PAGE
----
News

Bang for Shepp buck

by
April 11, 2018

City of Greater Shepparton Mayor Kim O’Keeffe is proud Shepparton is the first regional city to organise a big event in the heart of Melbourne.

The Shepp Square event which kicked off in Melbourne this week is costing the City of Greater Shepparton about $300000.

Councillors say the figure represents ‘‘bang for buck’’ and will serve to put the region’s positives front and centre.

The council’s finance boss also says the cost is ‘‘worth it’’ and expects the event to offer value in being a ‘‘tangible’’ vehicle to promote the city.

The cost of the two-week marketing showcase at Federation Square covers the wages of staff, facility hire, supplies and advertising associated with the event.

The event is split into two weeks, with the first focusing on tourism, families and experiences, while the second will look at business, investment and employment opportunities.

Council’s corporate services director Chris Teitzel said the chance to ‘‘rebadge’’ a high-profile city site for two weeks presented a golden marketing opportunity.

‘‘It’s one of those one-in-a-million opportunities,’’ he said.

‘‘To be first council in regional Victoria (to take part), that’s a great opportunity for marketing what Shepparton has to offer.

‘‘Even if it’s a subliminal link, it’s a fairly powerful way of getting our name out there.

‘‘While it’s a fairly big number, we think the benefits are worth it.’’

The event ties in with the city’s Great Things Happen Here campaign, on the back of which, Mr Teitzel said, the council was to run an event in Melbourne.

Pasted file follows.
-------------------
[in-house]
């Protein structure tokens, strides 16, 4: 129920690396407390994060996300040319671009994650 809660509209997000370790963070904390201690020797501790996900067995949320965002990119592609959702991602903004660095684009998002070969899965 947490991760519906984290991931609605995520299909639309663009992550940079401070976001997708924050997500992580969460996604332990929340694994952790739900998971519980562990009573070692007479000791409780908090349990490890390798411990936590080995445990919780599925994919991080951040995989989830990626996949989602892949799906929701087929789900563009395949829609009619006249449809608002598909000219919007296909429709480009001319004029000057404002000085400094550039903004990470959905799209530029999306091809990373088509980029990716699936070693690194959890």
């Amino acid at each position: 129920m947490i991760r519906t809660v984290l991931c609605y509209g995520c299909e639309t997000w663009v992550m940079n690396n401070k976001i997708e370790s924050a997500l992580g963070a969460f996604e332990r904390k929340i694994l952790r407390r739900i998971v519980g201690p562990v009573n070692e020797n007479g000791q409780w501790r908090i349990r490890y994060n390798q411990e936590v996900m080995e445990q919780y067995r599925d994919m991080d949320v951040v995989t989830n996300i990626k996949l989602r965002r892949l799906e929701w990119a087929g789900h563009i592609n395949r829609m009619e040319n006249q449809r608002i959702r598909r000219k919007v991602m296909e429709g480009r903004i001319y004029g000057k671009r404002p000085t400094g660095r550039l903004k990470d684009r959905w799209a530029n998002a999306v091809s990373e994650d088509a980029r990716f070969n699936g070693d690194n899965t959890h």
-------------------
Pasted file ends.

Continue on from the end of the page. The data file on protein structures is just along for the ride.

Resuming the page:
The Shepp Square event funding was allocated in the current financial year’s council budget.

Mr Teitzel said the average visitor to Shepparton typically spent about $150 to $200 per day in the city.

He stressed the project was a partnership between industry groups and the council. A number of local companies had donated their time and money to the event.

The hope is for the event to coincide with people travelling to Melbourne for holidays.

Mr Teitzel believed the value of the spend, compared with advertising, was in creating a one-on-one personal, more tangible experience of a place, aiming for more ‘‘cut through and visibility’’.

The event’s success would be assessed once the two weeks had finished, while the council would gauge whether it might be repeated.

‘‘I’m not sure whether it would become an annual thing,’’ Mr Teitzel said.

‘‘Running these sorts of things becomes a bit ho-hum if you do the same thing year in, year out.’’

He said surveys would be undertaken on site to gauge attendance, while follow-on indicators would be picked up down the track.

City councillors have largely thrown their support behind the event.

Cr Fern Summer believed the council was getting ‘‘bang for buck’’, stressing plenty of people ‘‘don’t realise the positive stories we have here’’.

‘‘It’s an opportunity to position us as a destination place,’’ she said.

Cr Seema Abdullah said ‘‘something really substantial’’ was needed to highlight the region’s attributes, adding those outside the region did not always have a positive perception of Shepparton.

Cr Chris Hazelman described it as a great initiative to showcase Greater Shepparton to thousands of people per day, adding that if it increased visitation and investment, it was ‘‘well worth the exercise’’.

Cr Bruce Giovanetti said it presented an opportunity the city might have passed up before but it needed to be embraced.

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